This blog represents most of the newspaper columns (appearing in various Colorado Community Newspapers and Yourhub.com) written by me, James LaRue, during the time in which I was the director of the Douglas County Libraries in Douglas County, Colorado. (Some columns are missing, due to my own filing errors.) This blog covers the time period from April 11, 1990 to January 12, 2012.

Unless I say so, the views expressed here are mine and mine alone. They may be quoted elsewhere, so long as you give attribution. The dates are (at least according my records) the dates of publication in one of the above print newspapers.

The blog archive (web view) is in chronological order. The display of entries, below, seems to be in reverse order, new to old.

All of the mistakes are of course my own responsibility.

Wednesday, December 15, 1999

December 15, 1999 - Harry Potter Donations

Back in March, 1999, I wrote a column on a book my family was crazy about. It was the first installment of the Harry Potter series -- Harry Potter and the Sorcerer's Stone in America, or Harry Potter and the Philosopher's Stone in England. Since then, my household has purchased the entire boxed set, including Ms. J.K. Rowling's two other books: Harry Potter and the Chamber of Secrets, and Harry Potter and the Prisoner of Azkaban. I've read and loved them all. My 12 year old daughter has read them all twice. My wife is working on the third one right now.

For all my appreciation, however, I did not predict that Harry Potter would zoom to the top of the national bestseller lists -- all three of the titles are, after all, children's books.

I did think there would be local interest. But I underestimated that, too. Together, the library's Harry Potter books have checked out over 500 times. As of this moment (December 10, 1999), we have a total of 353 people waiting for them.

It is the policy of the library district to purchase 1 copy for every four holds -- the idea being that we don't want people to have to wait longer than 3 months to read something that's popular. And thanks to some recent donations, we do indeed have a ratio of 3.27 holds per title.

About those donations: I'm grateful to report that Castle Rock bookstore Hooked On Books, under the new management of Kathy Church, has graciously contributed two complete sets of the series to the Douglas Public Library District (see accompanying photo). This means we now have (counting those copies currently on order) 38 copies of Sorcerer's Stone, 36 copies of Chamber of Secrets, and 34 copies of Prisoner of Azkaban. Not that you'll find them on the shelf!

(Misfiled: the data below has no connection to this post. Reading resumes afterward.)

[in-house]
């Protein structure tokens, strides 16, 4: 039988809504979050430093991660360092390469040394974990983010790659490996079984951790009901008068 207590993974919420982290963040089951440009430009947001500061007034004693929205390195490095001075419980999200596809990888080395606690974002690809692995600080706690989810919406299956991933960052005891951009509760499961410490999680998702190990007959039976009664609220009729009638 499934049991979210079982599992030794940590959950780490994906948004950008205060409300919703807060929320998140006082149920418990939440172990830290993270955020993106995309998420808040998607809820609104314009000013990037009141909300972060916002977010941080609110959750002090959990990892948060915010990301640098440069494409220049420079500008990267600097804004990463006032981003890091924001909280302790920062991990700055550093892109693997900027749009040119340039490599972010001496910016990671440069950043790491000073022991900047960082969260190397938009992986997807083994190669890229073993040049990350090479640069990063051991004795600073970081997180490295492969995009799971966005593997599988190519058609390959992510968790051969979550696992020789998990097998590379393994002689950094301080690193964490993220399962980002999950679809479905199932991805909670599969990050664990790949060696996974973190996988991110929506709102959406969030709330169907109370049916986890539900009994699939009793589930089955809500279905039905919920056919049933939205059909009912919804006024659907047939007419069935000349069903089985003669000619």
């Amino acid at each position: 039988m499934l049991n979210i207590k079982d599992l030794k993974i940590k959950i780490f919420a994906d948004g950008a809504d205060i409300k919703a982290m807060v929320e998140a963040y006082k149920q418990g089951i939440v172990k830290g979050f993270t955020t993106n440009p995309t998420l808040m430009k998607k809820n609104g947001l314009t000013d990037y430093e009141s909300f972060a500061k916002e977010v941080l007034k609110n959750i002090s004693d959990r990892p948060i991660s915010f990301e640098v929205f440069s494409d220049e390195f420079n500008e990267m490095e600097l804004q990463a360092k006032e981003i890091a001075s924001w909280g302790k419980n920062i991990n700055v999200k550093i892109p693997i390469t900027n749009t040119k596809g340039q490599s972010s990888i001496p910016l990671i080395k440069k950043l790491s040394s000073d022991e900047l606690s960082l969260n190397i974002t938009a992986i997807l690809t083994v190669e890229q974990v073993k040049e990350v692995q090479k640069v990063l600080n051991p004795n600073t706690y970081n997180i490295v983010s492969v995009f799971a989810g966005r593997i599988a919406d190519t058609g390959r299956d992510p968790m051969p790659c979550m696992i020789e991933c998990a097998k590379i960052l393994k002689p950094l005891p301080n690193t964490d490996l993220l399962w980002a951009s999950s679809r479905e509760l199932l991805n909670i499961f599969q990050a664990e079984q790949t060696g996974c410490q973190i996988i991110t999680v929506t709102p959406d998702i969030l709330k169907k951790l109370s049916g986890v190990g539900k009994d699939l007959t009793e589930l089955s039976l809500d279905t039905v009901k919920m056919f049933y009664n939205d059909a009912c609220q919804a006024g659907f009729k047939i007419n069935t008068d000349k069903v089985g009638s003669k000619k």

In part, this donation was in response to a recent Denver Post article by columnist and former Douglas County School District Board President Gail Schoettler. She encouraged people to help out their local libraries by donating books she felt were being suppressed within Douglas County schools.

But as a bookseller, Kathy Church has her own reasons for the gift. She notes that "The amazing phenomenon that is Harry Potter is unlike any other worldwide literary phenomena to date. "

Kathy told me how remarkable she finds it that "in this high-tech age of escape into video games; computers and alas, television ... this beautifully written and brilliantly imagined fantasy (and it is FANTASY), has created a positive tidal wave of incredible magnitude. ... For this, I stand and applaud what the Harry Potter books have stimulated and can only fervently hope ... this is just the beginning."

Certainly, fantasy is nothing new in literature and entertainment. Fairy tales, The Wizard of Oz, Alice in Wonderland, the Narnia Chronicles, Tolkien's Trilogy of the Rings, the recent video Prince of Egypt (based on the Biblical story of Moses), and even the surprisingly popular Shakespeare (see various current movies) all attest to the persistence of magic in our minds and imaginations.

Yes, some people have found Harry Potter controversial. But for librarians and booksellers, the news that our children are enthusiastically reading anything is good news.

While not all books are equal, they don't all have to be morality plays, either. Some things are just for fun. On the other hand, it happens that I believe the Harry Potter books have something fairly unusual in today's crop of literary offerings: a solid moral center buttressed by an exciting and deftly handled story.

In my professional opinion, the only way you can get hurt by a Harry Potter book is if somebody picks one up and throws it at you.

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